The behavior of each plant nutrient in soil is unique. Each nutrient’s behavior is a combination of attributes that depends on the parent minerals involved and the solubility and mobility of the nutrient in question. Potassium, unlike nitrogen and phosphorus, is not associated to any great extent with organic matter. Total amounts of potassium in soil will vary from 0.3 to more than 2.5 percent. While total content of potassium is important, it is of little value in determining how well a given soil can supply potassium to growing plants. The general terminology used to describe potassium is shown in Figure 6.3.
1. Relatively Unavailable Forms
Depending on soil type, from 90 to 98 percent of soil potassium is in this form. Minerals containing most of the potassium are feldspar and mica. These minerals are the source of soil potassium, and they release potassium very slowly to the more available forms as they weather and break down.
|Figure 6.3. Three forms of soil potassium|
2. Slowly Available Forms
Potassium in this form is part of the internal structure of the clay minerals forming the colloidal fraction of the soil. Slowly available potassium cannot be replaced by ordinary cation exchange processes and is referred to as “non-exchangeable” potassium. As shown in Figure 6.3, this form is in equilibrium with the available forms and, consequently, acts as an important reservoir of slowly available potassium. An equilibrium exists between “non-exchangeable,” “exchangeable” and “soil solution potassium,” as shown by the arrows in Figure 6.3. Because of this equilibrium, it is possible for some of the potassium applied as fertilizer to be temporarily converted to the “non-exchangeable” form. This is an important reaction in that it helps reduce leaching of potassium from applied fertilizer, especially on sandy soils.
3. Readily Available Forms
Readily available potassium is composed of exchangeable potassium and potassium in the soil solution. Exchangeable potassium is absorbed on the soil colloid surfaces and is available to plants. However, higher plants obtain most of the potassium from the soil solution phase.
The equilibrium between these different forms of potassium is “dynamic.” That is it is always changing; thus, that portion of the total potassium in the different forms ranges from one to two percent for readily available; one to ten percent for slowly available; and 90 to 98 percent in unavailable form.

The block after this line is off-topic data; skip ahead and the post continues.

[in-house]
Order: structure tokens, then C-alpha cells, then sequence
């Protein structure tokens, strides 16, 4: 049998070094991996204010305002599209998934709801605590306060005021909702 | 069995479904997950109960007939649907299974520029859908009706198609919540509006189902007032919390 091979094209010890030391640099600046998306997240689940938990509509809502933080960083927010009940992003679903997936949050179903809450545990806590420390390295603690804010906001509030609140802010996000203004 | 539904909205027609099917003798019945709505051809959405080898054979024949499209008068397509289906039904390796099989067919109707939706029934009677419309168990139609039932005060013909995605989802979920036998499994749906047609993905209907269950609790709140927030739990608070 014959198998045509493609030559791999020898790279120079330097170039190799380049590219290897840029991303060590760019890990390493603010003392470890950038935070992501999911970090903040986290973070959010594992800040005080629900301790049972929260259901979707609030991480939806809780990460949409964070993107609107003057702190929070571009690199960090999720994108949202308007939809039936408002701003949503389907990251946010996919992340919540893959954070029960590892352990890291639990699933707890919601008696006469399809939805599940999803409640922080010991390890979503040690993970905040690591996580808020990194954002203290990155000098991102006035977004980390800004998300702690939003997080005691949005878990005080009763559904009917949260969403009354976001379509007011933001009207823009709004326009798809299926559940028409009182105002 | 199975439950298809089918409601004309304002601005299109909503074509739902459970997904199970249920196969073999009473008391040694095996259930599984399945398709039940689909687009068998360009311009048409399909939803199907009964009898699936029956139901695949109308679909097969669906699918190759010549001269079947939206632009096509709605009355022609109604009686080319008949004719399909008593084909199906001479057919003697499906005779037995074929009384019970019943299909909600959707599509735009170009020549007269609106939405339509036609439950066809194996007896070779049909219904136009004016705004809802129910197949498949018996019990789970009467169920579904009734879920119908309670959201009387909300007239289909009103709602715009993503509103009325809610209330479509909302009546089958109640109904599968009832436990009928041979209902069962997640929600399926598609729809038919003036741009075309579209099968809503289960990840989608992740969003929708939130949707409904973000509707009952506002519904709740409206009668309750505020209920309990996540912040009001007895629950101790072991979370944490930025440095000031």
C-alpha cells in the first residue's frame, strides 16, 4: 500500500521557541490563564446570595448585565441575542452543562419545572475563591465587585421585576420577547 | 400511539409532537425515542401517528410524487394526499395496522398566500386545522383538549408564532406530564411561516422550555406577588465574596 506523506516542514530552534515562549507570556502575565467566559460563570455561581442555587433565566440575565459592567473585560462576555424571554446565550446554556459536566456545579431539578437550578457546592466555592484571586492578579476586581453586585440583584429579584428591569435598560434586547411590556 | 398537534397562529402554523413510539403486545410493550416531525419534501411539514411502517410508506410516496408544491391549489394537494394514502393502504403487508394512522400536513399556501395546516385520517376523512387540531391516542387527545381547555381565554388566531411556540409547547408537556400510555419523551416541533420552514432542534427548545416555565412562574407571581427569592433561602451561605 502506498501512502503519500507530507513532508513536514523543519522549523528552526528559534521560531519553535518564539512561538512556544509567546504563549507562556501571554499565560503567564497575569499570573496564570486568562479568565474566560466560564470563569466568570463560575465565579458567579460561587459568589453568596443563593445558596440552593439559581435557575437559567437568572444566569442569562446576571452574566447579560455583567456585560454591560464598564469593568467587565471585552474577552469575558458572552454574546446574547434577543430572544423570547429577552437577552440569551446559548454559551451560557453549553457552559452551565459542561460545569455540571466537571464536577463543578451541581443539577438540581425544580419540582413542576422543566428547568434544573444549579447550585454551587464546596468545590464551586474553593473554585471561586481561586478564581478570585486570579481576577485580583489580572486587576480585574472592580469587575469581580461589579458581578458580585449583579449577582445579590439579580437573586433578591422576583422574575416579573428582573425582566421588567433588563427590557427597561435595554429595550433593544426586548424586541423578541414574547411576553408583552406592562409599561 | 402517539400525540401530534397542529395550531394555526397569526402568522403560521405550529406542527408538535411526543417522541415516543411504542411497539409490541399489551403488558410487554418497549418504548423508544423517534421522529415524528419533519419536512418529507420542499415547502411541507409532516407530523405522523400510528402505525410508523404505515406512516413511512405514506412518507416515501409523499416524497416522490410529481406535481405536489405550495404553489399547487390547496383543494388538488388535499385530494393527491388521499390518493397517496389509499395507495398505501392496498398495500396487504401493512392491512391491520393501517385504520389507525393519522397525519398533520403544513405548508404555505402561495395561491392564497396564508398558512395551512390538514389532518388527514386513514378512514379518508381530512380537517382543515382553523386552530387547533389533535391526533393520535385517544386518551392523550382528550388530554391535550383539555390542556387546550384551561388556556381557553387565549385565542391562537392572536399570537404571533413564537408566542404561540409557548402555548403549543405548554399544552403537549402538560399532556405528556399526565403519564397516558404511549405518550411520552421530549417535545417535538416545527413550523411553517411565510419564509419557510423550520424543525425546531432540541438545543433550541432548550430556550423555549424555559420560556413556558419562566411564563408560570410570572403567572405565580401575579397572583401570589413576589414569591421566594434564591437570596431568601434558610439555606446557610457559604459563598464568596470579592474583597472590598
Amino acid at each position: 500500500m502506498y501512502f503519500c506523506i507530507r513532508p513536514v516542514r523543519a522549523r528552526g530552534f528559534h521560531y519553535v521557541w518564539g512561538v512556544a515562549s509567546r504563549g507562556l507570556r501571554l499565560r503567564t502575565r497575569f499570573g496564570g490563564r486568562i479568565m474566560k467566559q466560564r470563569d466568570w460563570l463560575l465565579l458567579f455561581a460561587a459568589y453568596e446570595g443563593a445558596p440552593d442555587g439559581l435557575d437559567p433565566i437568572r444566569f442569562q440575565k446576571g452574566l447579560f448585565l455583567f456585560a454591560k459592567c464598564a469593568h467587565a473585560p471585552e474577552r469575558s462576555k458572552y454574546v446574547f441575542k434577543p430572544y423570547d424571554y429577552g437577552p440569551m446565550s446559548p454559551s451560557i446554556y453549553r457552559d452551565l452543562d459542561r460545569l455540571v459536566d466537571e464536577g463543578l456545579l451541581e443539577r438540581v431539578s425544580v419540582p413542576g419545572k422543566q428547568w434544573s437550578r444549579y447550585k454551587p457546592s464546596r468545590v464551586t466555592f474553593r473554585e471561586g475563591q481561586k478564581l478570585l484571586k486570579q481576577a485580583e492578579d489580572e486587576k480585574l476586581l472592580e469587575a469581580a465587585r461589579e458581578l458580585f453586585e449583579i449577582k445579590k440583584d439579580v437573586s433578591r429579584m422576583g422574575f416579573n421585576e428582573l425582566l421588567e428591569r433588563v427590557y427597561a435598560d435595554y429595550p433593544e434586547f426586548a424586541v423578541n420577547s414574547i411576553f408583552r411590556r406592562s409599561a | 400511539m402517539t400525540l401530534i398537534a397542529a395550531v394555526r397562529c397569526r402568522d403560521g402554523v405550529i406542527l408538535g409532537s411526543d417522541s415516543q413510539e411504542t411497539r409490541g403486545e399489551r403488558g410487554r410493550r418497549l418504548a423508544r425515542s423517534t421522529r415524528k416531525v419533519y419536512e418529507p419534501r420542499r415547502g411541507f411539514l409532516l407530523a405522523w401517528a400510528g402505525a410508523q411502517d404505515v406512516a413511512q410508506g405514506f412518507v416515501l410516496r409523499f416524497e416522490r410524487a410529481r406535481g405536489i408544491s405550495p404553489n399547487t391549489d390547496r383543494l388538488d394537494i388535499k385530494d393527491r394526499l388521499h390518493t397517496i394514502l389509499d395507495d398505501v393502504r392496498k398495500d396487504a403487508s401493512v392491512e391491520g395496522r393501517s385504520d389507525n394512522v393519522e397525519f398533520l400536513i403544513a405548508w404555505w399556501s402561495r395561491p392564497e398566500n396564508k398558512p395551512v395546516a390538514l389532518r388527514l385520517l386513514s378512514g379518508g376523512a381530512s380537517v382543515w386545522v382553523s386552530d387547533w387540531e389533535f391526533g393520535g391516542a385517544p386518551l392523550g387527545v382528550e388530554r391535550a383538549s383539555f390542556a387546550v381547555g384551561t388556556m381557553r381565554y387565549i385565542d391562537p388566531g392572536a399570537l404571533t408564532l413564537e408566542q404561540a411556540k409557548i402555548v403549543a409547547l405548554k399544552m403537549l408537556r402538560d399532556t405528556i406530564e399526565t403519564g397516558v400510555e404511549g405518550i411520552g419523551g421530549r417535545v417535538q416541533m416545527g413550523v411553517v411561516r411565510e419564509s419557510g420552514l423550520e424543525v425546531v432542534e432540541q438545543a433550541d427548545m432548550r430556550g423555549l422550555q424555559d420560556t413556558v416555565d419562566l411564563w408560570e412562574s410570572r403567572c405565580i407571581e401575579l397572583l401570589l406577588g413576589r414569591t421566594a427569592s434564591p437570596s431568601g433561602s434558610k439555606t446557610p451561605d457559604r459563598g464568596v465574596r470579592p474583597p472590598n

Perhaps an example using the Thurman loamy sand from Table 6.1 may help clarify the relationships between the different potassium forms shown in Figure 6.3. There are about 247 pounds of available potassium per acre in the top six inches of this soil. If two percent of the potassium were in the soil solution and exchangeable forms, then the soil would contain 247 pounds/.02 = 12,350 pounds potassium per acre six inches of soil.
|Table 6.1. Exchangeable potassium for crop producing soils from different areas1|
|Table 6.2. Relative proportions of total potassium in available and unavailable forms|
One further point to bring out from this example is that Figure 6.3 shows 10 percent of the readily available potassium is normally in the soil solution. The potassium soil test gives readily available potassium, which is the potassium in solution plus the exchangeable potassium. Thus, from Table 6.1, there are 722 pounds of readily available potassium in the top three feet of the Thurman loamy sand. Assume this soil is capable of producing 150 bushels of corn per acre, which has a potassium requirement of approximately 200 pounds. Further, assume the corn will draw its potassium from the top three feet. Thus, at any given time, the amount of potassium available for plant use is ten percent of 722, or 72 pounds of potassium per acre. This is approximately 30 percent of the total potassium required to produce the 150-bushel corn crop. Thus, during the growing season, the soil is continually supplying the potassium required for crop production. It is for this reason that soil test results, properly interpreted using correlation and calibration data, provide an index of how well different soils can supply potassium, and not a measure of pounds of nutrient.